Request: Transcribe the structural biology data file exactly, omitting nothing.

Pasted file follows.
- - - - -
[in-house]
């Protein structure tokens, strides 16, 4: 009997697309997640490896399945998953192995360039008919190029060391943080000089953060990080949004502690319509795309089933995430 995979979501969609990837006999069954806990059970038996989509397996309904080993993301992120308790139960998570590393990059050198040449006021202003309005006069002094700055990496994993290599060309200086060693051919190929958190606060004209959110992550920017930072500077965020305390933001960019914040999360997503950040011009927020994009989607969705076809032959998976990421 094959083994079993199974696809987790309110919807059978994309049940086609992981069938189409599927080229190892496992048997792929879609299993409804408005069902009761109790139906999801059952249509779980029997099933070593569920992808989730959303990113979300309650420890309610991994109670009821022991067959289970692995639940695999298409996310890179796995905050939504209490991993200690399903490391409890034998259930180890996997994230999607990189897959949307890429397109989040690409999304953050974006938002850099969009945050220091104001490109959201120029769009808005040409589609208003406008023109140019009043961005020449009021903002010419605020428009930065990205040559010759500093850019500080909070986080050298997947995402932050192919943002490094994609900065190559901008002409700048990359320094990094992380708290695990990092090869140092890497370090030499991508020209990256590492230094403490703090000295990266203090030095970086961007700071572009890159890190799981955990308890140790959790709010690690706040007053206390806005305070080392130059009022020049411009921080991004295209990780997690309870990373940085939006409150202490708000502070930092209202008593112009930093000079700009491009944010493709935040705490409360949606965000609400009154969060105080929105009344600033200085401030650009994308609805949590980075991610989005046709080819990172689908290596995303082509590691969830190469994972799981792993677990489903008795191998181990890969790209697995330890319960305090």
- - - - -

[in-house]
């Protein structure tokens, strides 16, 4: 009997697309997640490896399945998953192995360039008919190029060391943080000089953060990080949004502690319509795309089933995430 995979979501969609990837006999069954806990059970038996989509397996309904080993993301992120308790139960998570590393990059050198040449006021202003309005006069002094700055990496994993290599060309200086060693051919190929958190606060004209959110992550920017930072500077965020305390933001960019914040999360997503950040011009927020994009989607969705076809032959998976990421 094959083994079993199974696809987790309110919807059978994309049940086609992981069938189409599927080229190892496992048997792929879609299993409804408005069902009761109790139906999801059952249509779980029997099933070593569920992808989730959303990113979300309650420890309610991994109670009821022991067959289970692995639940695999298409996310890179796995905050939504209490991993200690399903490391409890034998259930180890996997994230999607990189897959949307890429397109989040690409999304953050974006938002850099969009945050220091104001490109959201120029769009808005040409589609208003406008023109140019009043961005020449009021903002010419605020428009930065990205040559010759500093850019500080909070986080050298997947995402932050192919943002490094994609900065190559901008002409700048990359320094990094992380708290695990990092090869140092890497370090030499991508020209990256590492230094403490703090000295990266203090030095970086961007700071572009890159890190799981955990308890140790959790709010690690706040007053206390806005305070080392130059009022020049411009921080991004295209990780997690309870990373940085939006409150202490708000502070930092209202008593112009930093000079700009491009944010493709935040705490409360949606965000609400009154969060105080929105009344600033200085401030650009994308609805949590980075991610989005046709080819990172689908290596995303082509590691969830190469994972799981792993677990489903008795191998181990890969790209697995330890319960305090």